RENEE MONTAGNE, host:
The CEO of General Motors yesterday made an appearance at the Consumer Electronics Show in Las Vegas. He not only showed up; he gave the keynote speech - the first auto chief to do so at a show known for home and office gadgets.
NPR's Laura Sydell has more.
LAURA SYDELL: Big cars with booming stereo speakers filled thousands of square feet at the Las Vegas Convention Center. Inside these cars are systems that allow drivers to take advantage of 3D GPS navigation, cellular phone systems, and bring a broadband Internet connection into the car. So it makes sense that for the first time in 41 years the CEO of a major car company gave a keynote.
Unidentified Man: Ladies and gentlemen, please welcome GM Chairman and CEO Rick Wagoner.
SYDELL: Richard Wagoner of General Motors arrived on stage in a Chevy Volt, a not-yet-released hybrid-type vehicle that can run on electricity.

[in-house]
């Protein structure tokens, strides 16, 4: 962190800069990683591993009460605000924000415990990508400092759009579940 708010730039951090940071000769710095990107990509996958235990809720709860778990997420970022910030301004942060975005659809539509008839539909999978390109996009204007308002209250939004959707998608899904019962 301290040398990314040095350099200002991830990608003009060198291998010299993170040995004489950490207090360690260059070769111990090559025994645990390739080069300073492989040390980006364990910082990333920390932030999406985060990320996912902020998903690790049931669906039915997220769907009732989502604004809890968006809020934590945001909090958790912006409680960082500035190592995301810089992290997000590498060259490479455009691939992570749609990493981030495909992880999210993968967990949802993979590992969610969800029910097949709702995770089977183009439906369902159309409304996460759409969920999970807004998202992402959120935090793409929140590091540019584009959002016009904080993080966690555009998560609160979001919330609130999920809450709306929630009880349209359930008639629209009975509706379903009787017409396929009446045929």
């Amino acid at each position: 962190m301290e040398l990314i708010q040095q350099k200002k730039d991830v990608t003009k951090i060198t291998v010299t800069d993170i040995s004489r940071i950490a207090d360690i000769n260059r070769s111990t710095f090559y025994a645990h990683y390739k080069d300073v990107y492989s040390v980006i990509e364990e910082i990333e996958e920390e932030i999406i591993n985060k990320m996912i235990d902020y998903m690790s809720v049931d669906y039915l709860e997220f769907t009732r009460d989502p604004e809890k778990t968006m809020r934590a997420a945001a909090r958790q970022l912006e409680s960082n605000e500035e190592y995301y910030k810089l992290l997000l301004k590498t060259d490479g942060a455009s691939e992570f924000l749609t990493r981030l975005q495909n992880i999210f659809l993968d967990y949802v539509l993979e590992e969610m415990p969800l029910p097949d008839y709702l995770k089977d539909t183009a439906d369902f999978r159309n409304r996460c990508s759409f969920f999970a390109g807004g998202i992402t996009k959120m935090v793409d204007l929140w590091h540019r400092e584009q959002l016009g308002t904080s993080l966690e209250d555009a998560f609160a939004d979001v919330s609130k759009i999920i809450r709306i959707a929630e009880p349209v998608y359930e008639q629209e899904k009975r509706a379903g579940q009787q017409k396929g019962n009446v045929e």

Also on display here is a GM prototype car that pretty much relieves drivers of driving.
Mr. RICHARD WAGONER (General Motors CEO): Autonomous driving means that someday you could do your e-mail, eat breakfast, apply your make-up, read the newspaper, and watch a video all while commuting to work.
SYDELL: In other words, says Wagoner, you can do what you already do in the car, but do it without risking an accident. But Wagoner's promises don't always deliver.
GM's stock dropped this week because the company's engineers are scrambling to figure out how to run a whole range of vehicle features, from satellite radio to air conditioning, in order to get the Volt out as promised in 2010.
Laura Sydell, NPR News, Las Vegas.
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